This brings us to the Ultra 6’s, whose technology pockets are located externally, five on the top surface of the sculptured steel puck and one on the bottom, with a mounting thread in the center of the puck to allow the Ultra 6 to be attached to your component with mounting hardware (that Stillpoints can provide). The 5 pockets are meant to make contact with the electronics and the single bottom pocket is added to further the isolation.

In those instances where you are concerned that the technology pockets might scratch or scuff the component or shelf/rack, you may want to insert something between the technology pocket and the component or shelf. The best sonic solution that I found, and one validated and tested by the factory, is a 3M Super Sticky 3” Post-It Note. It is completely covered with a microsphere adhesive that does not leave a residue when removed but will stay affixed and cover all six technology pockets, allowing easy placement and protection. [Credit for this discovery belongs to Ricky Brown of HiFi One, who is, outside the factory, the single most knowledgeable person around with respect to use of Stillpoints.]

What is placed between a component and the Ultra 6 technology pocket greatly influences the sound. As an example, a cardboard drink coaster is too thick and will immediately round, slow, dull, and effectively blunt the properties of the Ultra 6. It is a delicate balance of properties that allows the Post-It Note to work so well. Amongst them are its thin caliber and dense fibrous content. It is sonically transparent. However, in the final analysis, optimal “signal resonance” is assured when the technology pockets are directly connected to the component or shelf.

One further comment with respect to use of the Ultra 6. They should not be used on carpeted surfaces for the reasons addressed above; however, Stillpoints has thoughtfully provided a solution, which they can provide separately:the Ultra base. These screw into the countersunk hole on the top of the Ultra 6. As an example, this allows the Ultra 6 to be used on a carpet with the technology pockets up against the component. This can be expanded to any shelf or rack as the Ultra 6 works very well with all the stands mentioned at the end of this article. Finally, in my experience the addition of the Ultra base adds 20% to the performance of any Stillpoints product.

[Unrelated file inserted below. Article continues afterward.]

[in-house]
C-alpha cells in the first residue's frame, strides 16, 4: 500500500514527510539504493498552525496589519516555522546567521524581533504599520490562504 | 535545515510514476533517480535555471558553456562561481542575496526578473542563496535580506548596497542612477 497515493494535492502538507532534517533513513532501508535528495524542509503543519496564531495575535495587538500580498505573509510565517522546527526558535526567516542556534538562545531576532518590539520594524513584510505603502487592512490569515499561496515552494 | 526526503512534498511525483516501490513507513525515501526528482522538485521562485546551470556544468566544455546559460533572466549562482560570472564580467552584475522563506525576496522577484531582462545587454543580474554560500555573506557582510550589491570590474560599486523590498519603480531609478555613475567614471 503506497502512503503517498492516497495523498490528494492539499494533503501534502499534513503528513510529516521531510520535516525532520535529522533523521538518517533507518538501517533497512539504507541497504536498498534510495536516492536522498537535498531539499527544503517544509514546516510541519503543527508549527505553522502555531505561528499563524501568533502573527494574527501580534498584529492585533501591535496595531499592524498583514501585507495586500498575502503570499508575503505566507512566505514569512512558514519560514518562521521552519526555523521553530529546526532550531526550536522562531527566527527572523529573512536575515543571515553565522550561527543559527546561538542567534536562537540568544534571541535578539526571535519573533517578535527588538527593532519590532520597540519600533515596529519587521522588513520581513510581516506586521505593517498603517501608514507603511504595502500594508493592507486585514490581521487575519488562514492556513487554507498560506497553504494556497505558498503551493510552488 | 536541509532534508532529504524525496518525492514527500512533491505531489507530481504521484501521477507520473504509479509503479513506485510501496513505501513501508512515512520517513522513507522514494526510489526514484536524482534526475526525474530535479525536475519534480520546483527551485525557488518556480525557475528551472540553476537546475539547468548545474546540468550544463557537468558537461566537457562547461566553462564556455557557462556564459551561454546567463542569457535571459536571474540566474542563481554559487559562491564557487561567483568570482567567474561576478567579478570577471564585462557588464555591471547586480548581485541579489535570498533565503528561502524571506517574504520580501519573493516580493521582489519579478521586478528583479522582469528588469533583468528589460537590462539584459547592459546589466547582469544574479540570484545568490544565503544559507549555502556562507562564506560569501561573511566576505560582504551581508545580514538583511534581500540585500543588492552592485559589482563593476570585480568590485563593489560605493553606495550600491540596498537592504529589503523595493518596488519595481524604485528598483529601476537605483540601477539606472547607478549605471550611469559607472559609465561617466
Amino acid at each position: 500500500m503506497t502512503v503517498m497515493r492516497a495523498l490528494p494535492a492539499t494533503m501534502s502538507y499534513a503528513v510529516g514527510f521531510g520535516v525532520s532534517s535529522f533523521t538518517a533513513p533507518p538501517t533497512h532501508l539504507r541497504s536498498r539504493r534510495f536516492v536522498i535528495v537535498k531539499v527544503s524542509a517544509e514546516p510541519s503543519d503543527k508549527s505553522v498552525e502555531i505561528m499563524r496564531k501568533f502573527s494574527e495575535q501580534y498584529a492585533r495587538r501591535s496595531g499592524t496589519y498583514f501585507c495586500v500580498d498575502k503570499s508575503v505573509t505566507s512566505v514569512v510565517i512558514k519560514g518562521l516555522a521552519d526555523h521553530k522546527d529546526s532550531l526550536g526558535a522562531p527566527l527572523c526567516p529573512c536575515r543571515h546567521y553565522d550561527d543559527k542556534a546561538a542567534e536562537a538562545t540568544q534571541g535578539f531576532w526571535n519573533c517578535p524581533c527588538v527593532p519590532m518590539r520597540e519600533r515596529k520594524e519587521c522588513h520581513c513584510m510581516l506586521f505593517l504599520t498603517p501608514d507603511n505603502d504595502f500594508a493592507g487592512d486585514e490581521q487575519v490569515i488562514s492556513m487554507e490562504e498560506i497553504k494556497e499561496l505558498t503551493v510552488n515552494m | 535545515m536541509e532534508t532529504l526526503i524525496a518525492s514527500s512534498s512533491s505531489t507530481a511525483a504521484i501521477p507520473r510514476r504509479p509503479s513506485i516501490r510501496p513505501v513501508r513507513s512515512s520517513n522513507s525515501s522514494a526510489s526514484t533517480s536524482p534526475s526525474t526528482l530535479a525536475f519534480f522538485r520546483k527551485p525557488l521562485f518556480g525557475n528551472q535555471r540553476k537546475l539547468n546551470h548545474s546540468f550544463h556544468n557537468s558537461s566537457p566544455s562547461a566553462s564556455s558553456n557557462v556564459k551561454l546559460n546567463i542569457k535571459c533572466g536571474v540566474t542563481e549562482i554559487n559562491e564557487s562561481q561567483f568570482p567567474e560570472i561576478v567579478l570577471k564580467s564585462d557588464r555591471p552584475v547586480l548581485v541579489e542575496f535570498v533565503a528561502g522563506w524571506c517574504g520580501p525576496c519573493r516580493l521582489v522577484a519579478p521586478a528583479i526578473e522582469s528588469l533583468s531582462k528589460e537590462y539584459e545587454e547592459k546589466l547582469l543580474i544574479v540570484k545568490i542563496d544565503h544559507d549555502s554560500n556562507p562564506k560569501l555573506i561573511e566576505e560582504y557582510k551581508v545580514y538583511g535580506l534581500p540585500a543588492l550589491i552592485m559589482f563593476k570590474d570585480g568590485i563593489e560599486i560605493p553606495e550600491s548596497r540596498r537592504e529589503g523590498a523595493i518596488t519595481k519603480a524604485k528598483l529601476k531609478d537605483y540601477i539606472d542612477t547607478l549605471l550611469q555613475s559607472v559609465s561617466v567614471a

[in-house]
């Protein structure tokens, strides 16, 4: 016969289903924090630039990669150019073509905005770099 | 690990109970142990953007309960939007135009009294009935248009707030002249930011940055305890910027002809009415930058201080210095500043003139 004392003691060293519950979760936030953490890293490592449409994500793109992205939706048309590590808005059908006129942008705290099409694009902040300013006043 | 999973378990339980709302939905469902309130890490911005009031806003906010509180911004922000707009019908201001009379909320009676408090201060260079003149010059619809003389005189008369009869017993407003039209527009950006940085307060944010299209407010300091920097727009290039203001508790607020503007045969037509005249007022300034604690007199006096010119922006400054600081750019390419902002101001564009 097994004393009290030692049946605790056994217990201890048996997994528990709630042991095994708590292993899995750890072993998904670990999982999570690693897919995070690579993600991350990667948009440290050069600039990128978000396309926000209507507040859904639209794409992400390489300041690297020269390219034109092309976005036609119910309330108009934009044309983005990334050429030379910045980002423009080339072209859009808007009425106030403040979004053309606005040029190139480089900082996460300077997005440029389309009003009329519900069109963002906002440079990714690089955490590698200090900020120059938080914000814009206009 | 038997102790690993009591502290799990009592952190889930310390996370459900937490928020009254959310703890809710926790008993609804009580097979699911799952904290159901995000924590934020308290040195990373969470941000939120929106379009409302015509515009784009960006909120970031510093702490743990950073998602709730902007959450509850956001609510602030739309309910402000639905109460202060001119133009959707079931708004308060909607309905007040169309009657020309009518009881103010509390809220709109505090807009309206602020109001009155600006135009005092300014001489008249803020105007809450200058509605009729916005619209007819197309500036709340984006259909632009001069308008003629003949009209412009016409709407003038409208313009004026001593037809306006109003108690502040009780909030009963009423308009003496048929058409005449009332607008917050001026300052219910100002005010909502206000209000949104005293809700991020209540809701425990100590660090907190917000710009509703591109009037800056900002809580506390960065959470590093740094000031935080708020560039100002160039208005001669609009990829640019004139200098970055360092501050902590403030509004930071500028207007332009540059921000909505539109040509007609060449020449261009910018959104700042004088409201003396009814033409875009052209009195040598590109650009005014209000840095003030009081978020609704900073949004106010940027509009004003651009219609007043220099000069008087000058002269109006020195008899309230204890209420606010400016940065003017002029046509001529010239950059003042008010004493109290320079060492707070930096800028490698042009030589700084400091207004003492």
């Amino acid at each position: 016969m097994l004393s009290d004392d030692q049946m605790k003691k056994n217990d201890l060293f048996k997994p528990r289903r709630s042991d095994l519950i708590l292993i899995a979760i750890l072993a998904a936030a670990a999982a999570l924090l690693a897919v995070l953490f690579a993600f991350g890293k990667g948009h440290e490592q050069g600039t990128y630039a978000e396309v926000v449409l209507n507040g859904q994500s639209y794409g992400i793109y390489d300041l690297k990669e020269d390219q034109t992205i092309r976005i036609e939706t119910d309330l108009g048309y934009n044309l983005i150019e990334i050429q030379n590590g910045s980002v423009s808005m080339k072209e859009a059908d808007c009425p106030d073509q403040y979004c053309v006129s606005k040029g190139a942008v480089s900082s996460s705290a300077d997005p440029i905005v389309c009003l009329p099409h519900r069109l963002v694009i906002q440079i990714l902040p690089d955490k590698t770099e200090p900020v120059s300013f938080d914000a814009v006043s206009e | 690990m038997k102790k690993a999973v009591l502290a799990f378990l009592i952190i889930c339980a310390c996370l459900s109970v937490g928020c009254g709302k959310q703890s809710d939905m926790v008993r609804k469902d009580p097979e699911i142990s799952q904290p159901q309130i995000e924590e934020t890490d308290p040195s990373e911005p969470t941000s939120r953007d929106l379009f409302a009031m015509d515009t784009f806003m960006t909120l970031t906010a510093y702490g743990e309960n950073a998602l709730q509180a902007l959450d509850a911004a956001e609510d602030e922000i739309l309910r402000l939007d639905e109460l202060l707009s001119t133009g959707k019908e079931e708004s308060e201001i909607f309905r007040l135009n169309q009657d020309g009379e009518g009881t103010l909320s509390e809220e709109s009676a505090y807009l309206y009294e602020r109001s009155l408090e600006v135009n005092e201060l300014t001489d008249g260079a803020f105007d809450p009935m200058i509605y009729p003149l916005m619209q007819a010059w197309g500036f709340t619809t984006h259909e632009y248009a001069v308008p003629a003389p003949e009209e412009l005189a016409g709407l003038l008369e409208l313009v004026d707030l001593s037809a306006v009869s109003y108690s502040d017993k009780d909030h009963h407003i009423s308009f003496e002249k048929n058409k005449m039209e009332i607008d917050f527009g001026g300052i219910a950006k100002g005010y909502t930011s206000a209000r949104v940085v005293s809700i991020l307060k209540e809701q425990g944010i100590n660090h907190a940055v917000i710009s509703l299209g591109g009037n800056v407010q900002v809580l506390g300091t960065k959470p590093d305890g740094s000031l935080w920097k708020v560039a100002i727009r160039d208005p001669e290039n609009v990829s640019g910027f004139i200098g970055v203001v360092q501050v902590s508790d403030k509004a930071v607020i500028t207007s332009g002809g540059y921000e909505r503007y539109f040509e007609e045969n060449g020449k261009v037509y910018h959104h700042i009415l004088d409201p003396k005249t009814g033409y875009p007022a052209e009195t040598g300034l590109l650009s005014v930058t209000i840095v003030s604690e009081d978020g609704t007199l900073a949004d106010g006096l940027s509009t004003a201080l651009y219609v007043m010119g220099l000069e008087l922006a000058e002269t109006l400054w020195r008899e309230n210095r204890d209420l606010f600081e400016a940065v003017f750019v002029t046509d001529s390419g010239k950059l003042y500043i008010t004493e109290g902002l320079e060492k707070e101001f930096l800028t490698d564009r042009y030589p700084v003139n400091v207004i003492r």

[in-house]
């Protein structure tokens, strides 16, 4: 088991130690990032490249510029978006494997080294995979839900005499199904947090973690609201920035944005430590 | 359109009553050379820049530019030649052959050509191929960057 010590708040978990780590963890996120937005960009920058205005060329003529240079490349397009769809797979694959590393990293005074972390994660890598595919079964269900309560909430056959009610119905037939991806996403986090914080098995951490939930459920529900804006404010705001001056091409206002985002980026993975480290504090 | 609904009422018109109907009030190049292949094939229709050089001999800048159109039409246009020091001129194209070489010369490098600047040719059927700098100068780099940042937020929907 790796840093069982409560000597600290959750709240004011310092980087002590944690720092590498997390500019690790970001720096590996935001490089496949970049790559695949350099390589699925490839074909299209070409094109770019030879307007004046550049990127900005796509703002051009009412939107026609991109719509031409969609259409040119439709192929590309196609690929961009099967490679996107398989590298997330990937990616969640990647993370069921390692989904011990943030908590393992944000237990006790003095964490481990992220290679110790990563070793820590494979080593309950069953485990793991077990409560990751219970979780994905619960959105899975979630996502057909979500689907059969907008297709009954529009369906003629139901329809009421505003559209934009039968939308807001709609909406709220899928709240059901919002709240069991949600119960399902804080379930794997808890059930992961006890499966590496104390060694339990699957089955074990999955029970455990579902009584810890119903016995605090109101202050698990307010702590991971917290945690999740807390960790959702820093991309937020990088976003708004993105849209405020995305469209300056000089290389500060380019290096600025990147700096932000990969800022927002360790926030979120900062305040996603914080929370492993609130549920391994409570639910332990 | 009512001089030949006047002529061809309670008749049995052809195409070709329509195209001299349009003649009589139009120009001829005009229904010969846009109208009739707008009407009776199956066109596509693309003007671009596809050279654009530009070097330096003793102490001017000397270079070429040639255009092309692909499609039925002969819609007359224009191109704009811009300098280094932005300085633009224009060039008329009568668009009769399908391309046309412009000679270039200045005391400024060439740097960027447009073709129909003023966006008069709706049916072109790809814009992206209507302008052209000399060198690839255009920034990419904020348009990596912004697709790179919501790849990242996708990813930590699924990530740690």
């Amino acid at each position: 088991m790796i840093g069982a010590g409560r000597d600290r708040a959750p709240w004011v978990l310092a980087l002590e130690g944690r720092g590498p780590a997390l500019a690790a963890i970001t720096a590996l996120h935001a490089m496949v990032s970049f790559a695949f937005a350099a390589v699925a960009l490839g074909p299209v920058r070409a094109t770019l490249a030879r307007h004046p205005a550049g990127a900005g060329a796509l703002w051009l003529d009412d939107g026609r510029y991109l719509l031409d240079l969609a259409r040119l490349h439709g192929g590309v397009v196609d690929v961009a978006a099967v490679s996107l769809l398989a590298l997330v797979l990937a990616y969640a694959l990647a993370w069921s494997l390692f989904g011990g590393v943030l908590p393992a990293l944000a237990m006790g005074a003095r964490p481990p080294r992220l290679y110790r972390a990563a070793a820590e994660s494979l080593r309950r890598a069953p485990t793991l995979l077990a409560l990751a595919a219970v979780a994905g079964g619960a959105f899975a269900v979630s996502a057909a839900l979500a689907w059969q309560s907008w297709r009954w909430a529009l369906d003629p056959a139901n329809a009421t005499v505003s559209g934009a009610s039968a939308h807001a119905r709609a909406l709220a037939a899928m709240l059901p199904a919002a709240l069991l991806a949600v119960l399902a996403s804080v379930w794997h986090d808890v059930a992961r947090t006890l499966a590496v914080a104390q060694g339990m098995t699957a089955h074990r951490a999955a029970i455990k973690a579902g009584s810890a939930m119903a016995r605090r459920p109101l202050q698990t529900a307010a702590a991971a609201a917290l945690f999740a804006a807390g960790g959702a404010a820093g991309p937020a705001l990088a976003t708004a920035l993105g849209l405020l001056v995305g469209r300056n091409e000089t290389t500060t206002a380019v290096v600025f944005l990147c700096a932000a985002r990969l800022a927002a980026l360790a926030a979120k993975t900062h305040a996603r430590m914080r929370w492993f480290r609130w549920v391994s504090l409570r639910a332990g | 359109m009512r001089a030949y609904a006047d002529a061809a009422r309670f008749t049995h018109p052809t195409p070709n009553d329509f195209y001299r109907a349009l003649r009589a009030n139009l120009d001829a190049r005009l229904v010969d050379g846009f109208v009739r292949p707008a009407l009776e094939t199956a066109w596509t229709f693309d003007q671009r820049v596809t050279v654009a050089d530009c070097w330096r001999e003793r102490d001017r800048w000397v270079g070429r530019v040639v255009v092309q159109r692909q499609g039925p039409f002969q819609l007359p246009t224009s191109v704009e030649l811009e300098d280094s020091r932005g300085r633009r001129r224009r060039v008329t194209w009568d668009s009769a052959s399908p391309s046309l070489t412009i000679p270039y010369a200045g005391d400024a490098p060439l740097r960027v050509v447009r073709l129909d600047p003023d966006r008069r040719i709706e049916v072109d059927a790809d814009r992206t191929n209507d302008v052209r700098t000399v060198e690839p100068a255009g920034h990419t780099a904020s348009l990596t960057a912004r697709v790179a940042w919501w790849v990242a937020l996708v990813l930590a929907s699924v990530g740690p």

A Few Caveats

How you react to the Stillpoints Ultra 6’s will to some extent be a function of how well your current set-up deals with resonant energy; however, I find it highly unlikely that any system will fail to benefit. To understand what effect the Ultra 6’s had on the sound of my system, it may be helpful to talk briefly about the sound of my pre-existing resonance control devices, the Finite Elemente Cerabases. I have a soft spot for the Finite Elemente products, which I have used for over ten years. While the Cerabases are not neutral, they work well with their companion equipment stand the FE Pagode Master Reference. While significantly less complicated than the Ultra 5’s or Ultra 6’s, they also depend on the use of ceramic ball bearings. Both Stillpoints and Cerbase use ceramic bearings. Stillpoints use multiple layers while the Cerabase has only one layer. In practice, the Cerabases improve focus noticeably, provide some noise reduction, and improve resolution/detail retrieval.However, their single most salient contribution is to increase sound density. I hear this primarily as a warm, dense sound with somewhat rounded edges with a nice top end. The focus of the sound is the upper bass through the midrange with some softening of the frequency extremes. Voices and stringed instruments are particularly well served. Prior to auditioning the Ultra 5’sand6’s, I had tried a number of devices similar to the Cerabases, which offered some combination of improved focus, increased bass control, higher resolution, better leading edge and/or more extended highs.But any improvements were always at the expense of the lovely and seductive tonal warmth offered by the Cerabases. Extra detail or even better imaging are meaningless to me unless the end result is tonally and musically accurate.